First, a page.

Winter 2001; Volume 7, Number 4
Justice As Fairness: A Restatement by John Rawls (Harvard University Press, 2001, xviii + 214 pgs)
Time has not been altogether kind to John Rawls. True enough, his A Theory of Justice has been the most widely acclaimed book in political philosophy since its publication thirty years ago. But Antony Flew, Robert Nozick, and other critics have devastated Rawls’s Das Kapital of the welfare state, in particular his famous difference principle. Rawls has met these objections, for the most part, by constant reiteration of his original contentions.
In one respect, though, he has changed course. Beginning with Political Liberalism (1993), Rawls began to claim that his theory was devised to fit a special set of circumstances, and he continues this emphasis in the book we have now to consider. By limiting his theory’s application, Rawls hopes to strengthen support for it; and his new starting point, one must admit, is plausible.
Is it not the case that, in a constitutional democracy like the United States, large numbers of people find themselves at odds on key issues? Some people, for example, support laissez-faire capitalism; others foolishly support socialist nostrums. (Of course, Rawls would not put it quite like that.) Should society allow abortion? What role, if any, should government play in education?
These political disputes, and others like them, do not arise from nothing. As Rawls rightly notes, people hold various "comprehensive moral doctrines" from which their opinion on particular issues follow: "The elements of such a conception [of the good] are normally set within, and interpreted by, certain comprehensive religious, philosophical, or moral doctrines in the light of which the various ends and aims are ordered and understood" (p. 19).
Rawls’s starting point cannot be gainsaid; people in societies like the United States do indeed differ fundamentally on basic issues. Unless everyone by some miracle converts to the same doctrine—of course the true doctrine that we now hold—must we not learn to live with inevitable conflict? Rawls does not think so.
Instead, everyone must, for the purposes of public discussion, abandon his own comprehensive doctrine. In its place, "public reason" becomes the order of the day. Since you know that others do not share your most fundamental beliefs, is it not obvious that you cannot rely essentially on them in debates on the basic structure of society? Others must accept a parallel restriction on using their own comprehensive doctrines. By doing so, those with irreconcilable doctrines can live together peacefully.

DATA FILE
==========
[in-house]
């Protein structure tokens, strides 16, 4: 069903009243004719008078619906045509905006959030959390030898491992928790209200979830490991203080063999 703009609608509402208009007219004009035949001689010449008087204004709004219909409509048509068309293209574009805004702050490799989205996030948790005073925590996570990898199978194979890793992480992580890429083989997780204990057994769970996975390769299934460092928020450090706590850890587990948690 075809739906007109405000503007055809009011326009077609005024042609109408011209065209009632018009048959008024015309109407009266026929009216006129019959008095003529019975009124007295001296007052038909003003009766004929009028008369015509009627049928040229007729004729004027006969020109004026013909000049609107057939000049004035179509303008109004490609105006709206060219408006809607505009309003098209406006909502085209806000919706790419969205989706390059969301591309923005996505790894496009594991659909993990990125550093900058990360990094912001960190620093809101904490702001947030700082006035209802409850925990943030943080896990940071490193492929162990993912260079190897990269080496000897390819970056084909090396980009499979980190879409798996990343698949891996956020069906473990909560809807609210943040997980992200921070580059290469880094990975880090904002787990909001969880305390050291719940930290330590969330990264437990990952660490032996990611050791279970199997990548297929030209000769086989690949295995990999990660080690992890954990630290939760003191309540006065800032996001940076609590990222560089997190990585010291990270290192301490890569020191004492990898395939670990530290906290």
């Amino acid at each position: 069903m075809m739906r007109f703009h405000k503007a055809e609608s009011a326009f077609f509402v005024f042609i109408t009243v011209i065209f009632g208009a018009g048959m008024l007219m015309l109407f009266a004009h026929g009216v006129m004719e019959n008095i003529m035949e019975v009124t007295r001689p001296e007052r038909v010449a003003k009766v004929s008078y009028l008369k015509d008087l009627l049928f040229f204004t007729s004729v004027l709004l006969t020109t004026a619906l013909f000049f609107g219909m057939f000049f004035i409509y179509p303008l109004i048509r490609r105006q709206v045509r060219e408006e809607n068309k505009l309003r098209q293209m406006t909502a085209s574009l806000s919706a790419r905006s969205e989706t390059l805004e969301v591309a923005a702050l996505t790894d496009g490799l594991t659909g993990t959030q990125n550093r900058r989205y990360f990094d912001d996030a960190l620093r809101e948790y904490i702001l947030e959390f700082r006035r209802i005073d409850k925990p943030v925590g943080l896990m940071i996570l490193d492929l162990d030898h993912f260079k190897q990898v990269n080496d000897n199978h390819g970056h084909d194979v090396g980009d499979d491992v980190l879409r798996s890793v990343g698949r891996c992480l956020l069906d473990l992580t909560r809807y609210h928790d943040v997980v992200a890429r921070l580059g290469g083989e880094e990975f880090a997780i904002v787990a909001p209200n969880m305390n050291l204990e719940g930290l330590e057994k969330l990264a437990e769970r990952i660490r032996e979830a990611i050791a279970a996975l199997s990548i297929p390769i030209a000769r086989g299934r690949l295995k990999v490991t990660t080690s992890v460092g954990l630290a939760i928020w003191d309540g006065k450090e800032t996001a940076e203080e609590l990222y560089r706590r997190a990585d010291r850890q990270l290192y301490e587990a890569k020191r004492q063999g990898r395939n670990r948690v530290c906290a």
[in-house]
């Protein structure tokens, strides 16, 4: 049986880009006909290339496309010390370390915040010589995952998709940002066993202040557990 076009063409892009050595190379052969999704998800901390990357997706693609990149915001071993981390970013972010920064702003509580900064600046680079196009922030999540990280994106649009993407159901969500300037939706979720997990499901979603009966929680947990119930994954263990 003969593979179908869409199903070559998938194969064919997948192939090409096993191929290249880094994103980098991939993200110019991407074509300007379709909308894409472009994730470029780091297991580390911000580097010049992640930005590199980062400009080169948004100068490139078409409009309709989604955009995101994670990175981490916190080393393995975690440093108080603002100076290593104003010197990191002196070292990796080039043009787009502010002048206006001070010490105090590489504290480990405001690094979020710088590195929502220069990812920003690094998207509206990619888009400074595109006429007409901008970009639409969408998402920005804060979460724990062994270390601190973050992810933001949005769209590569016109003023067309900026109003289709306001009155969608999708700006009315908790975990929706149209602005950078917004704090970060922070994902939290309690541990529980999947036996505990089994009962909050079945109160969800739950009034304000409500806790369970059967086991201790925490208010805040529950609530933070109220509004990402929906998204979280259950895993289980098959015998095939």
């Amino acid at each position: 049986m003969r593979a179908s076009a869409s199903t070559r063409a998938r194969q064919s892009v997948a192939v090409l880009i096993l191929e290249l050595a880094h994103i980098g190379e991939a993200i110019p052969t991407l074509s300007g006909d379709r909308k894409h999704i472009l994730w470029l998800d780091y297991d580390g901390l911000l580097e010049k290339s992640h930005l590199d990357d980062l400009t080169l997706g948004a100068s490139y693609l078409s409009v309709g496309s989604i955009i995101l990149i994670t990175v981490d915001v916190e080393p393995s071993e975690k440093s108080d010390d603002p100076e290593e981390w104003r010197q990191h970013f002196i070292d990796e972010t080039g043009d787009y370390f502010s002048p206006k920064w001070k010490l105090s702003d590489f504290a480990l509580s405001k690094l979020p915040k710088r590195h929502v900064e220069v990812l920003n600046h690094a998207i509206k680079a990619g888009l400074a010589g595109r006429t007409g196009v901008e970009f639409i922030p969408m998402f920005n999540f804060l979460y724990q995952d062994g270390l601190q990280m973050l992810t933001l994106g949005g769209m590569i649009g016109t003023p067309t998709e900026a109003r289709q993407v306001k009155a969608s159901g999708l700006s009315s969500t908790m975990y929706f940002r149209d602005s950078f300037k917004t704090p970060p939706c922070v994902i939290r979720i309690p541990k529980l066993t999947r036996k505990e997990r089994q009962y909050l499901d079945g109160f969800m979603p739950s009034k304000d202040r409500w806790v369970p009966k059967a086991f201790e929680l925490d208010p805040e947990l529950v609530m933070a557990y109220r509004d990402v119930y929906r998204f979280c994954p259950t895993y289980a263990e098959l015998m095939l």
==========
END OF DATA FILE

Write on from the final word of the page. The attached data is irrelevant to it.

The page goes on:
But what is left? If none of us can appeal to our own convictions, is not discourse emptied of all content? Must not public discussion under Rawls’s restriction be reduced to what F.H. Bradley called "an unearthly ballet of bloodless categories"? Rawls finds a way out.
A substitute set of reasons enables us all to proceed. Each person adopts for public discussion reasons that depend on no comprehensive doctrine. Instead, these reasons assume only that each person is a free and equal member of society. Contrary to what one might at first think, to put aside one’s most deeply held views does not condemn discussion to sterility.
A new difficulty seems immediately to arise. Will not a problem analogous to the one Rawls has endeavored to solve now confront us? Will not people who restrict themselves only to public reason find themselves mired in new disagreements? Why will those who recognize each other as free and equal find their debates free of discord?
Our author responds with a simple solution. Everyone adopts the same set of reasons. Well, you may say, Rawls has secured the unity he so much wants: but has he not paid too high a price? Why will people give up their comprehensive doctrines—the positions that are to them most basic—just to secure agreement with others?
Here exactly our author is at his most ingenious. Rawls, it develops, is not so unrealistic as to expect people to abandon their most basic beliefs. Quite the contrary, everyone in the Rawlsian world retains his beliefs, even though these cannot be used in public discussion on society’s basic structure. But if the beliefs cannot be used in so essential a context, in what sense do they remain?
Rawls’s answer takes us to the heart of his new approach. Each person will ask, from within his own comprehensive doctrine, what he is to do when others in society radically disagree. Those who do so will find resources in their own fundamental beliefs to support public reason. Each system, that is to say, will perform an act of self-abnegation: it will deduce from its own tenets that its distinctive doctrines must be placed to one side, when diverse positions show themselves present. In brief, an "overlapping consensus" of various comprehensive doctrines supports public reason.
One point more, and we will grasp the essence of what Rawls has in mind. Public reason, as he conceives it, does not consist of innocuous generalities, so bland that all comprehensive views can accept them. In his opinion, resort to public reason generates universal agreement on the proper basic structure of society. By an odd coincidence, this structure is identical with the scheme that Rawls propounds in A Theory of Justice. In particular, public reason endorses the radically egalitarian "difference principle."